Art Deco Architecture & Buildings

Instructor: Stephanie Przybylek

Stephanie has taught studio art and art history classes to audiences of all ages. She holds a master's degree in Art History.

Have you ever looked up at a building and wondered about its design? Or stood and marveled at shiny surfaces and stylish decorations on a skyscraper? If so, you could have been seeing elements of Art Deco. In this lesson, we're going to explore Art Deco architecture and buildings.

Beginnings of Art Deco

Art Deco was a twentieth-century art movement and part of Modernism (an emphasis in the arts to pursue new styles and types of imagery to express a new century). As a style, Art Deco traces its beginning to a specific time and place in France. It developed as a result of the Exposition Internationale des Arts Décoratifs et Industriels Moderns (the International Exhibition of Modern and Industrial Decorative Arts), held in Paris in 1925. The show highlighted a crisp and bold look and featured art and stylish luxury goods from throughout Europe. It was a huge success, and the style that came out of it quickly spread around the world.

Art deco as an art movement included architecture but also much more. You can see examples of the style in fabric, ceramics, jewelry, glassware, painting and sculpture. In terms of architecture, the style was used mostly on commercial buildings. You don't see it often on homes or residential structures. Think of businesses, skyscrapers, and movie theaters -- places that an owner wanted to feature, or make a statement about success and the modern age.

Senator Theater in Chico, California
Senator Theater

Here's an example. The Senator Theater in Chico, California, built between 1927 and 1928 features a dramatic Art Deco design with a tower embellished in gold and topped by a very simplified geometric diamond. Imagine going to the movies in a place like this!

Materials and Characteristics of Art Deco

Architects who designed Art Deco buildings used industrial materials like steel and aluminum, or new materials like glass block and an opaque decorative plate glass known as vitrolite. They covered surfaces in stucco (an exterior cement plaster coating), concrete, or terracotta, materials that resulted in smooth wall surfaces. They wanted a streamlined look with strong vertical emphasis. In many Art Deco buildings, you can recognize geometric forms that thrust upward, often including stepped forms or ziggurats (a step-pyramid form where each layer of the building is a bit smaller as you get higher). The tower of the Senator Theater is a good example of this.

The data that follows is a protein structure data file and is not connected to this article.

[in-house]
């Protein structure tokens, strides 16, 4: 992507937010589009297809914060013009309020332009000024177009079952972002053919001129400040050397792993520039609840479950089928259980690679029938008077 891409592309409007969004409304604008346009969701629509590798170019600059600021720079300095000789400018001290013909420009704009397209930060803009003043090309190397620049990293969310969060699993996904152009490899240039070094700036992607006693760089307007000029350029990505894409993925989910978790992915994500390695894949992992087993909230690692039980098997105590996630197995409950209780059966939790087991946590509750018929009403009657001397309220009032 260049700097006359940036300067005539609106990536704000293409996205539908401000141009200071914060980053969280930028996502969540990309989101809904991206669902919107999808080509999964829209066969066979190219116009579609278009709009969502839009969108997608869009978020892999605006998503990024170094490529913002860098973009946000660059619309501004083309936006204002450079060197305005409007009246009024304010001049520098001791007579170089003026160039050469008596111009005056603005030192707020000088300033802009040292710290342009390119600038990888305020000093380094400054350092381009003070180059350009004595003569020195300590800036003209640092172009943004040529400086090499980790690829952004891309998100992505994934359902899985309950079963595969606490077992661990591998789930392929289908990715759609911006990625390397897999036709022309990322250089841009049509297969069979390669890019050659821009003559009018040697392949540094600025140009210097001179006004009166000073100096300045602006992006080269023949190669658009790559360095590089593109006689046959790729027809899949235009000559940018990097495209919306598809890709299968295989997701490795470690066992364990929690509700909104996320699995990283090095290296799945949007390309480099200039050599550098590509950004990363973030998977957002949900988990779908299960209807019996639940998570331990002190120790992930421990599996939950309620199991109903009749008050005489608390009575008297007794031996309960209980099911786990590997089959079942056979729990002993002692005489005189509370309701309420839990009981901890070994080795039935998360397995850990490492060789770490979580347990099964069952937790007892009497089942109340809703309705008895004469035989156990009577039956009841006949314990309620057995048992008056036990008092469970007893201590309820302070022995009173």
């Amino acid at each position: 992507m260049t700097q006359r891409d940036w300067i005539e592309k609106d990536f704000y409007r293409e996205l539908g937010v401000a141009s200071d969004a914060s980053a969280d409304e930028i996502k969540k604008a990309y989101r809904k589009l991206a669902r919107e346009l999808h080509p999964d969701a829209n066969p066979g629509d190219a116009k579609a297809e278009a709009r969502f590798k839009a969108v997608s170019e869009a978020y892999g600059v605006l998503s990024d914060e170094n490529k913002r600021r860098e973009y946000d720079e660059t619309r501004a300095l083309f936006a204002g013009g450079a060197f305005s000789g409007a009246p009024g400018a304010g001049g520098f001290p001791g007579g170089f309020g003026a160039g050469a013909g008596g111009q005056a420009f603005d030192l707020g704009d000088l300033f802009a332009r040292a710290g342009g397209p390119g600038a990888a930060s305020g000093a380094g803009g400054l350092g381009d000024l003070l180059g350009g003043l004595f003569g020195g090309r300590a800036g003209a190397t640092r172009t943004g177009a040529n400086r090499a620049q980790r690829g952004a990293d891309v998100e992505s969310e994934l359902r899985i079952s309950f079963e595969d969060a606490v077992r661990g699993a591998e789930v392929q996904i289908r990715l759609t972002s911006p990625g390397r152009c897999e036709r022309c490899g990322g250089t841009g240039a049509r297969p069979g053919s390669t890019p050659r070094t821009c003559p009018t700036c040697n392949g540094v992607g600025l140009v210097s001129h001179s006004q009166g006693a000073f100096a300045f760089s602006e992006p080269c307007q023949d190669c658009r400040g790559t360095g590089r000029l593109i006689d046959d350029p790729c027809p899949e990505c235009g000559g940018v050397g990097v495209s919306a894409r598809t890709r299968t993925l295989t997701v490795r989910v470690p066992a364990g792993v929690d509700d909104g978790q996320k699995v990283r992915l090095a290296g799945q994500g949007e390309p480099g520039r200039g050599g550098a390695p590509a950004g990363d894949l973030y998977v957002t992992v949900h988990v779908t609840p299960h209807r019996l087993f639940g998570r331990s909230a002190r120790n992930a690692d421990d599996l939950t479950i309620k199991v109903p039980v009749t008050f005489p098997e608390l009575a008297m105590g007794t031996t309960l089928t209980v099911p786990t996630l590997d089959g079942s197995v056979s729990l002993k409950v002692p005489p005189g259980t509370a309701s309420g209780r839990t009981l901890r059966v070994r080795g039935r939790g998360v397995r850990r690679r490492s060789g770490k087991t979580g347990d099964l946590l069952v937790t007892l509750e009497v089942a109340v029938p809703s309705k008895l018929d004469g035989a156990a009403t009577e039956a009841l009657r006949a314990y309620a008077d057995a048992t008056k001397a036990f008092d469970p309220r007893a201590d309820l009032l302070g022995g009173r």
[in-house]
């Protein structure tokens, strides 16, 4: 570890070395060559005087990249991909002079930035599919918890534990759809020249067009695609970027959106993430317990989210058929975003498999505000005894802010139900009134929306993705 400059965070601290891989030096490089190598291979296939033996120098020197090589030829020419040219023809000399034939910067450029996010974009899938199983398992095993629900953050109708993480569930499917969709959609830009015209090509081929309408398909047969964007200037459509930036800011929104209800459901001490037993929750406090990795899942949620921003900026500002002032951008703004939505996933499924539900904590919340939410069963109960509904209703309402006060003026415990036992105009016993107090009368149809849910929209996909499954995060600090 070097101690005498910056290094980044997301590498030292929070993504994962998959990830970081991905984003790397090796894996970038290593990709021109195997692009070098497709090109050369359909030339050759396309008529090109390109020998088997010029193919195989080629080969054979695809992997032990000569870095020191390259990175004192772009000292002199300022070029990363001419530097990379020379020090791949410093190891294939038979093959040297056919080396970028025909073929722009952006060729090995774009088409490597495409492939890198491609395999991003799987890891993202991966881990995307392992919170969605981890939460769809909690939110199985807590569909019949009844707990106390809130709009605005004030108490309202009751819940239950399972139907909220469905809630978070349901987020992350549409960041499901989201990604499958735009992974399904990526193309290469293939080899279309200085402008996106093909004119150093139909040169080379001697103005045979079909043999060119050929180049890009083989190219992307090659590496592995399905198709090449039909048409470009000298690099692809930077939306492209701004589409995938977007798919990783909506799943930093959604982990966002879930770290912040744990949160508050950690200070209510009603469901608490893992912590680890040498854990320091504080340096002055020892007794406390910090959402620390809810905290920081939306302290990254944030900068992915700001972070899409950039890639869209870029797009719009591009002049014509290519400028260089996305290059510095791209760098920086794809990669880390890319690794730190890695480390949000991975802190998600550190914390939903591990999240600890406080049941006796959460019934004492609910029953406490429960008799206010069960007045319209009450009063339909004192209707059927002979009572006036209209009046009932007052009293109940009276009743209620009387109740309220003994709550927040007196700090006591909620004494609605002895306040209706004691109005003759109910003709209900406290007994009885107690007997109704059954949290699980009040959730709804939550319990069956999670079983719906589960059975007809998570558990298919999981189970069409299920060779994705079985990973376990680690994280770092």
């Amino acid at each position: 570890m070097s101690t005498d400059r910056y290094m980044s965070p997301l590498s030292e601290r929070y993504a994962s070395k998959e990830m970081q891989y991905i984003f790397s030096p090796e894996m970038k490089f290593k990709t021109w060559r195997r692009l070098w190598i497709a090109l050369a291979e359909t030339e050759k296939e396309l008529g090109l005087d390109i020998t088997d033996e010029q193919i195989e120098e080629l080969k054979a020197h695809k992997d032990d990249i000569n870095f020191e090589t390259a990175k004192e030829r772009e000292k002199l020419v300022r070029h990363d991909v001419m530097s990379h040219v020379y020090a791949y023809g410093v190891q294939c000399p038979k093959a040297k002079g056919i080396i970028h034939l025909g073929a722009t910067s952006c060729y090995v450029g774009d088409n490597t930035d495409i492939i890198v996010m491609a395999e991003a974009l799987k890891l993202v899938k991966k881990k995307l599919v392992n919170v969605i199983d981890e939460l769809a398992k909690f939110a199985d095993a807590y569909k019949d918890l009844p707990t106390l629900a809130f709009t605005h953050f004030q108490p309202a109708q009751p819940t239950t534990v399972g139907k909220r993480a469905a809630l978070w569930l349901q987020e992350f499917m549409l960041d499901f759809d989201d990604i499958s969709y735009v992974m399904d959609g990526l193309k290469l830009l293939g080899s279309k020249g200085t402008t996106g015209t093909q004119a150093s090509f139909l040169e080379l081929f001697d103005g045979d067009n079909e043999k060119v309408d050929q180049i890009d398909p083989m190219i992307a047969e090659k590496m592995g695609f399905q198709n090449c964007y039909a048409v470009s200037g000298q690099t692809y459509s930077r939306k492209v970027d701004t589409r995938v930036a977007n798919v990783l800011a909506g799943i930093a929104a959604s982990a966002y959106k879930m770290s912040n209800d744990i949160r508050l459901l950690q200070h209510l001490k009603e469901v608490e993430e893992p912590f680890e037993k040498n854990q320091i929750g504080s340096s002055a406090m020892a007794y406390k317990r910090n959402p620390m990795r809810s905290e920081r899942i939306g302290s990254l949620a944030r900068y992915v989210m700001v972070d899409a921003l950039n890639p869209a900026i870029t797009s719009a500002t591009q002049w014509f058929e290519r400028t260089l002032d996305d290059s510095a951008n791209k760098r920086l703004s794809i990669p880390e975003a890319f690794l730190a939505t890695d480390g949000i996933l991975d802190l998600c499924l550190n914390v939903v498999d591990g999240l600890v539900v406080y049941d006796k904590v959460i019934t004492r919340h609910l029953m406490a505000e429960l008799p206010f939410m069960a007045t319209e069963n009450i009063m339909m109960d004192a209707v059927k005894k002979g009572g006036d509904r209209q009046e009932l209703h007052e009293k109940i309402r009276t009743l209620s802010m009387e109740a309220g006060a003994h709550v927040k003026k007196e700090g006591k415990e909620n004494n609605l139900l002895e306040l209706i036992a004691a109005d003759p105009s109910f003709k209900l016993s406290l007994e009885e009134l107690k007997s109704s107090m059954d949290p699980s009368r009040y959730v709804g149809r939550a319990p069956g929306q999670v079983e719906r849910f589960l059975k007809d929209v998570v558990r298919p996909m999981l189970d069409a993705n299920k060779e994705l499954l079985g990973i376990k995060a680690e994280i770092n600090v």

Many Art Deco buildings feature decorations made with techniques like lacquering and glazing to create bold ornamental design elements that were often in low relief (you can see the design, but it doesn't stick out too far from the surface). Art Deco style could include animals, people, or abstract geometric designs. These figures are always very angular and stylized, sometimes elongated and simplified. They don't look like real people or animals.

Close up of Niagara Mohawk Building in Syracuse, New York
NiMo Building

The Niagara Mohawk Building in Syracuse, New York, built in 1932, is a great example of Art Deco materials. The structure was built as the headquarters of an electric power company. The surface is decorated with stainless steel and black vitrolite in a strong and vertical geometric pattern. This image includes a winged figure known as the Spirit of Energy or the Spirit of Light. He looks strong and noble but certainly not like a real person!

To unlock this lesson you must be a Member.
Create your account

Register to view this lesson

Are you a student or a teacher?

Unlock Your Education

See for yourself why 30 million people use

Become a member and start learning now.
Become a Member  Back
What teachers are saying about
Try it risk-free for 30 days

Earning College Credit

Did you know… We have over 200 college courses that prepare you to earn credit by exam that is accepted by over 1,500 colleges and universities. You can test out of the first two years of college and save thousands off your degree. Anyone can earn credit-by-exam regardless of age or education level.

To learn more, visit our Earning Credit Page

Transferring credit to the school of your choice

Not sure what college you want to attend yet? has thousands of articles about every imaginable degree, area of study and career path that can help you find the school that's right for you.

Create an account to start this course today
Try it risk-free for 30 days!
Create An Account